What happened next is startling, and disruptive and dis-closive of last week's happy story. Jesus gets angry"”and I mean really, angry. And this anger serves a surprising purpose. For those of you who remember your art history, the Italian renaissance painter Giotto was the first artist to break with the Byzantine style of his time. In so doing, he began to provide depth and a three-dimensional background to his paintings. Giotto in his work began to show the world a new, revolutionary way of painting. In this passage from Matthew Jesus is doing the same thing. As he "began to show" his disciples that suffering and death awaited him in Jerusalem, he is "filling in" the narrative from last week by providing Peter and the disciples the background, depth, and dimensionality of the story. And in the background, the Paschal mystery informs events as they unfold in these passages, from this moment on.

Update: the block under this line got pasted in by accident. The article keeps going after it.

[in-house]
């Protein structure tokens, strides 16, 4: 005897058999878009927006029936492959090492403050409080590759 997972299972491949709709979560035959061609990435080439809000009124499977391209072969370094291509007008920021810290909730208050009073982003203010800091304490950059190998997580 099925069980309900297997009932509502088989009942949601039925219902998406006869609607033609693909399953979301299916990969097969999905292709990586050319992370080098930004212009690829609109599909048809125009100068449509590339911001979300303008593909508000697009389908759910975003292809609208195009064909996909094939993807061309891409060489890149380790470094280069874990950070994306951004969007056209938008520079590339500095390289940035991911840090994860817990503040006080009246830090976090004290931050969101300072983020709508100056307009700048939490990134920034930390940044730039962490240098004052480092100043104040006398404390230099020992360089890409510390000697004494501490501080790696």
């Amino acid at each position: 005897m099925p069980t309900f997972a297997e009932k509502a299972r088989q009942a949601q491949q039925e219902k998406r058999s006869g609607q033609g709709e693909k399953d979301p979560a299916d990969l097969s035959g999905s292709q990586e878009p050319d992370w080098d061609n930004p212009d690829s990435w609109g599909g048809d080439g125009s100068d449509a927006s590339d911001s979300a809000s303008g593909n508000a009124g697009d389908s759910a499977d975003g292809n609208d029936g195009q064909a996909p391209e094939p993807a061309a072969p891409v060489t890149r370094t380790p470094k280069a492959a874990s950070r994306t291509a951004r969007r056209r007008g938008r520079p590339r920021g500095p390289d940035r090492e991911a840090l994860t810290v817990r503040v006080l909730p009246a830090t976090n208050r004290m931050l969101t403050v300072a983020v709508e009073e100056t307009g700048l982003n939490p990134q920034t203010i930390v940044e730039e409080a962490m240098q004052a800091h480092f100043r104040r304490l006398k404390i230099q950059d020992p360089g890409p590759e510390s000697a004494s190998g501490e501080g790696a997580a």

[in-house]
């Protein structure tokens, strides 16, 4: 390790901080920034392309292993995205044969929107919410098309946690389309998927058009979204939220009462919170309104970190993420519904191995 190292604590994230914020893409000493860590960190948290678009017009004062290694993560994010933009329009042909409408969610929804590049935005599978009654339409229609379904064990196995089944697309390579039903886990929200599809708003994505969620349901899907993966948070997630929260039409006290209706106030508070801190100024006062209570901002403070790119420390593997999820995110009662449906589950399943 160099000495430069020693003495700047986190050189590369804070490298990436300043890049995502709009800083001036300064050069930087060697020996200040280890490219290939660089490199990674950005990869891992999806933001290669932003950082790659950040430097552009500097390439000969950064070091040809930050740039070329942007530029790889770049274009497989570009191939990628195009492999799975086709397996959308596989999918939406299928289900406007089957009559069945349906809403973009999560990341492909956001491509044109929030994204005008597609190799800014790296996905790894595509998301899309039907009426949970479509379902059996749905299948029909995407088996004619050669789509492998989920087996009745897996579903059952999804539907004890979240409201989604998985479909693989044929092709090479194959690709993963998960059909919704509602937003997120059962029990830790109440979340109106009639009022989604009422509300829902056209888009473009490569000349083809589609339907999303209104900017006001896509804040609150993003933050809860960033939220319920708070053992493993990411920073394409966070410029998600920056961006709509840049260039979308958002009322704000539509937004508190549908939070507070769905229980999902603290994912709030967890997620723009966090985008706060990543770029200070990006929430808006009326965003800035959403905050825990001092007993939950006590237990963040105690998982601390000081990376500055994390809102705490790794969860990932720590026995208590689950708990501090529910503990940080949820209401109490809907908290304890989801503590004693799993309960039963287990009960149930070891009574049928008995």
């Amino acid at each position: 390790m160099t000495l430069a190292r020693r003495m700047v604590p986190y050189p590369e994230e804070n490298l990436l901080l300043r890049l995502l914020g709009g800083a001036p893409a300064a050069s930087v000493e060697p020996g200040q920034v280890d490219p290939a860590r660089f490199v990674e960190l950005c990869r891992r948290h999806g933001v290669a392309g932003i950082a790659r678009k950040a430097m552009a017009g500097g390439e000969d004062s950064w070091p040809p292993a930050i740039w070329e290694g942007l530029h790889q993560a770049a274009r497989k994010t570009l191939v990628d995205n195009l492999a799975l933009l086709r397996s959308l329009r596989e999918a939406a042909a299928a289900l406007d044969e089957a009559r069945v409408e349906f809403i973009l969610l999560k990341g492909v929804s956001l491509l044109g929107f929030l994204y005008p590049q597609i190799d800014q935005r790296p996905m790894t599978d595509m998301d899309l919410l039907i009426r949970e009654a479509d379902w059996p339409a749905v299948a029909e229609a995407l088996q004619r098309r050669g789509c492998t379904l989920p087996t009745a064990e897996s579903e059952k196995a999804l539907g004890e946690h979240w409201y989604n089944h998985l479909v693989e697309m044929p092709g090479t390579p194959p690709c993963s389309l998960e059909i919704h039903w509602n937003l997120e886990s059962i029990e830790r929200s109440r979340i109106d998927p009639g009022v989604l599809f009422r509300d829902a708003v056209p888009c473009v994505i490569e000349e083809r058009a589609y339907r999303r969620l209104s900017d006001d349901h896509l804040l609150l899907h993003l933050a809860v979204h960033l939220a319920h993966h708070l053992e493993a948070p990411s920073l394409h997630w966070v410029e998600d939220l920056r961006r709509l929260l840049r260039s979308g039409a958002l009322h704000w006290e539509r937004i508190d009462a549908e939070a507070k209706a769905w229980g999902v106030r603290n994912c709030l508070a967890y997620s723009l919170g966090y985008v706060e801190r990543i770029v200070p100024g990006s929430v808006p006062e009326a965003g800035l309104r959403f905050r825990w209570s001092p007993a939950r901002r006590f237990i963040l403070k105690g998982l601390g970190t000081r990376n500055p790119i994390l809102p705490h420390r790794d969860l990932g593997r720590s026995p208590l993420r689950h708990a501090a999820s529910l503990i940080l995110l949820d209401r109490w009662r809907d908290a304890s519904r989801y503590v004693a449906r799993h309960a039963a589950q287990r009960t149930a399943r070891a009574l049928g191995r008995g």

I love the phrase, "From that time on ," which begins today's Gospel because it connects Jesus' messiah-ship with redemption, resurrection, and atonement.   And this has not been a matter of "chronos" or "clock time," but rather about "Kairos" or God's time , the time of the Holy Spirit. We recall that when his mother tells him at Cana of Galilee that he needs to help with the dwindling supply wine, Jesus tries to beg off, telling her "my hour has not yet come." His own brothers and sisters are skeptical of his words and deeds, and want him to go the Festival of Booths to further publicize his ministry in Judea. Jesus tells them, "my time has not yet fully come." And he remains in Galilee. Now, however, all of that has changed. And the manner in which Jesus appears here is, in a sense, so powerless. What  startles us here, in contrast to Peter's response, is Jesus' use of power. He will "draw all people unto himself" to quote the verse"”he will save the world"”by dying for it. He will not be a charismatic, convincing political leader, much to the chagrin of Peter and the others. He will not be an incomparable warrior. He will not rule by winning, rather, he will win by losing. He will be the example of the suffering servant envisioned by Isaiah centuries before. He will reign by his defeat and powerlessness.